Influenza, or the flu, is a respiratory tract infection caused by a number of influenza viruses. It’s especially prevalent during the autumn and winter months. The flu is very common, and most people have experienced it at least once in their lives. Influenza is also highly contagious and can quickly spread throughout workplaces, households, schools and public areas.
The flu spreads when people expel tiny droplets laden with viral particles from their noses and mouths while coughing, sneezing, talking and even breathing. These droplets also survive on surfaces. Those who are nearby when an infected person expels viral droplets may inhale those droplets and become infected themselves.
Most people who get the flu have a mild case of the illness that isn’t life-threatening and normally goes away on its own after a few days or a little longer. However, influenza viruses can cause serious infection and even death in vulnerable people.
To avoid contracting or spreading the flu, it’s important to maintain good hygiene practices, such as washing your hands frequently and covering your mouth and nose when coughing or sneezing. If you’re feeling unwell it’s best to stay home and avoid contact with vulnerable individuals to reduce the risk of passing the illness to them. But the most effective way to protect against seasonal influenza is to get a flu shot each year. Here’s what you need to know about getting vaccinated against the flu.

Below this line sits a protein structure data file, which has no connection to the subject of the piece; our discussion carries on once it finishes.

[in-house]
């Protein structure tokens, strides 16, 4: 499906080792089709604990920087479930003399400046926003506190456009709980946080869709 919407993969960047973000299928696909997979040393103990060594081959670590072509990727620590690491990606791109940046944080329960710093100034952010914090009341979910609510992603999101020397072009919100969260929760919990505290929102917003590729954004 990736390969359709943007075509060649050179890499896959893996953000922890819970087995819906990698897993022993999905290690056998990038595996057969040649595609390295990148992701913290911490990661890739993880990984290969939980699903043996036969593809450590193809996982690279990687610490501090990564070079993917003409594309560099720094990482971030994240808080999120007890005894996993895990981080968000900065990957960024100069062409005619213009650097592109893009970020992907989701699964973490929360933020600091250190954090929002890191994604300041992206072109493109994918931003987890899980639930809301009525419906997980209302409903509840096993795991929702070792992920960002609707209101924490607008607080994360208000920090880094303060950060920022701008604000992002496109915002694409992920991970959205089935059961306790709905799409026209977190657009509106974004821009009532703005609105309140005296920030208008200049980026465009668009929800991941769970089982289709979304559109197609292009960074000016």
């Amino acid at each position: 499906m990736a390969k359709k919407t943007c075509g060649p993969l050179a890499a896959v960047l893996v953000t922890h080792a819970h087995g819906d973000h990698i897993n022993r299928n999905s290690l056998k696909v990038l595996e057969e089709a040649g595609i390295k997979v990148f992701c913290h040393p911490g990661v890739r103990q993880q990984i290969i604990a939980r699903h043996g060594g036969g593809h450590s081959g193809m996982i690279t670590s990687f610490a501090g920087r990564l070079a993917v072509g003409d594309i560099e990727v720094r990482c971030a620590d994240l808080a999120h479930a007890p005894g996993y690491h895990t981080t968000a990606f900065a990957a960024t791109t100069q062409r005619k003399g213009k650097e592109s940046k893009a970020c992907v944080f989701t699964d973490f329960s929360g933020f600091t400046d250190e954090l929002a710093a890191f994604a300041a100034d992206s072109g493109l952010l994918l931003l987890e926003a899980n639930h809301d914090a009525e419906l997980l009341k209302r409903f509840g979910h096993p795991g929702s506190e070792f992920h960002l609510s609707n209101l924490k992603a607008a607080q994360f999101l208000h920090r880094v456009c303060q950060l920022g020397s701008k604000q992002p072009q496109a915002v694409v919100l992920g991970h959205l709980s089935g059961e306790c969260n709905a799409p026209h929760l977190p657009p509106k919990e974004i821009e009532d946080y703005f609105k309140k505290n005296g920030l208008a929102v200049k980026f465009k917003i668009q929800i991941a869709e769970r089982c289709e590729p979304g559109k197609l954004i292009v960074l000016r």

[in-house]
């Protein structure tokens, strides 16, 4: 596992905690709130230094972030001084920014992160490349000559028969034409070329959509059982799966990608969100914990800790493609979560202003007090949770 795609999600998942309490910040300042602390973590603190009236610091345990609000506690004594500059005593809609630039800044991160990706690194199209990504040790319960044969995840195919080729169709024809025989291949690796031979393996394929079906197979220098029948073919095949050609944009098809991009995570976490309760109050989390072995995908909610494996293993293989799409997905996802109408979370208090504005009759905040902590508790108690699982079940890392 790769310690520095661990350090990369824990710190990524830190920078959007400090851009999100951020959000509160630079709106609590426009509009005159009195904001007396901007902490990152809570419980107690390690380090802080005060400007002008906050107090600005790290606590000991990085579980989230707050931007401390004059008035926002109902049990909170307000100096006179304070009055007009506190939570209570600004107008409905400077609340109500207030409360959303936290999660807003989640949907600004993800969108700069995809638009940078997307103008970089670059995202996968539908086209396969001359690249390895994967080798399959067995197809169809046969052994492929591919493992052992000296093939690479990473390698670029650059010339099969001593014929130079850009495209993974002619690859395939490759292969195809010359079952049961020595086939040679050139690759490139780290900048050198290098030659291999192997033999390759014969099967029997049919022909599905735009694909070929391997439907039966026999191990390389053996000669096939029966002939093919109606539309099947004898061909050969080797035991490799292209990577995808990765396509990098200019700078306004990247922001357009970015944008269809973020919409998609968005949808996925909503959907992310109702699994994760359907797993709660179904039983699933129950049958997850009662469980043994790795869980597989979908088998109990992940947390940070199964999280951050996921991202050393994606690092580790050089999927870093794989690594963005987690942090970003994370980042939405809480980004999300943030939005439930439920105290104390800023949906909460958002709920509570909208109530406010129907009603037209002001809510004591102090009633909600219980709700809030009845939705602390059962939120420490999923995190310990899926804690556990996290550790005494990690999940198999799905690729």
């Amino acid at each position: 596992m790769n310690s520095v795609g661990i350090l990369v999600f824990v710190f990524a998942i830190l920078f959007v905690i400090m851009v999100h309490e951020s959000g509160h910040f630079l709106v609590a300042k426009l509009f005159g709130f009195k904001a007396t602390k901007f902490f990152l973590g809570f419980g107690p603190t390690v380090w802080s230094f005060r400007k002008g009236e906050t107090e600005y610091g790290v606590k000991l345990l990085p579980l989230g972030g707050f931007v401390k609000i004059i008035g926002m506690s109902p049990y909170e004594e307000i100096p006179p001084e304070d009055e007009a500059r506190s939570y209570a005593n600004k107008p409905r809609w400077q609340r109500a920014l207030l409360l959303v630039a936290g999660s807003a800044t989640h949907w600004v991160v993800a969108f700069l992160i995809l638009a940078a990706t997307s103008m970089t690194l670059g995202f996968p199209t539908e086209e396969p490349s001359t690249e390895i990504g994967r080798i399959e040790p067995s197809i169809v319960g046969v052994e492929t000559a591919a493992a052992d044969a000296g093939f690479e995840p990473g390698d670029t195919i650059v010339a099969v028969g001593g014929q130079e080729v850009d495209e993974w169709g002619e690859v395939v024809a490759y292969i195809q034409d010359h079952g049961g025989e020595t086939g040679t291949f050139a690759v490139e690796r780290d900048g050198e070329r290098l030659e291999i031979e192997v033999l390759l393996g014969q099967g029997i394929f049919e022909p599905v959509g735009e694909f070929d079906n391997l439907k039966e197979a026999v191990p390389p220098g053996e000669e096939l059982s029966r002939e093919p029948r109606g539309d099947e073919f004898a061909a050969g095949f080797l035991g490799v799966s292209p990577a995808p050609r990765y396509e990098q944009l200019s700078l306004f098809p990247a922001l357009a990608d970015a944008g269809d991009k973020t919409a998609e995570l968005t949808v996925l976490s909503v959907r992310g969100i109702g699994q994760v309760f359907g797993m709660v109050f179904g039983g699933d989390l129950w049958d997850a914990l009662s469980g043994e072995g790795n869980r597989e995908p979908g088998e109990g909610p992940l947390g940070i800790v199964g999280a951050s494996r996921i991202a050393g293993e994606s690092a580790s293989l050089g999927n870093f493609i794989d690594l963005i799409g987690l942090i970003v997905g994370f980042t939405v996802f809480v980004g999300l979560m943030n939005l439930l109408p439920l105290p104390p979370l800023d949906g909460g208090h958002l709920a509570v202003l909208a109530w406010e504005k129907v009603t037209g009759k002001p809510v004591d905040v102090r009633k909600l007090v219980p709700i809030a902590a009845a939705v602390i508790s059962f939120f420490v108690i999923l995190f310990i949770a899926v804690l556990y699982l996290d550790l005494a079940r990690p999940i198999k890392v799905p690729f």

Types of Influenza Vaccines
The regular flu shot is a vaccine that contains non-infectious versions of the three or four types of flu viruses research has indicated will be most common that year. This type of vaccine, known as an inactivated influenza vaccine, uses eggs to grow the virus before it’s later inactivated. The vaccination prompts your body’s immune system to produce antibodies that it can later use to fight off seasonal flu viruses and reduce your risk of getting sick.
The high-dose inactivated influenza vaccine contains a greater quantity of non-infectious viral particles. It’s licensed for use in people over the age of 65 in the United States. The higher dose in this type of vaccine aims to promote a better immune response in this age group — and therefore offer better protection against seasonal influenza.
All inactivated influenza vaccines are administered using a needle into the skin (called intradermal injection) or muscle (called intramuscular injection) of the upper arm. A trained healthcare professional needs to administer these vaccines.
The live attenuated influenza vaccine is another type that’s administered via a nasal spray. This vaccine contains active viral particles that have been weakened so they can’t cause infection. This type of vaccine isn’t licensed for use in certain individuals such as pregnant people or people with weakened immune systems. It’s only recommended for individuals between the ages of 2 and 49 years. It also contains particles from four influenza strains.
Lastly, the recombinant influenza vaccine is a type that’s manufactured without the use of eggs. This type may be suitable for people who are allergic to eggs.
It’s helpful to get vaccinated early on during flu season because it can take a few weeks for your body to respond to the shot and create the protective antibodies needed to keep you from getting sick with the flu. The immunity you develop from being vaccinated is most effective against the year’s common strains of flu. The strains that cause illness change (mutate) each year. So, the vaccine is adjusted each year to target the specific viruses that are thought to be circulating. That’s why it’s essential to get vaccinated every year.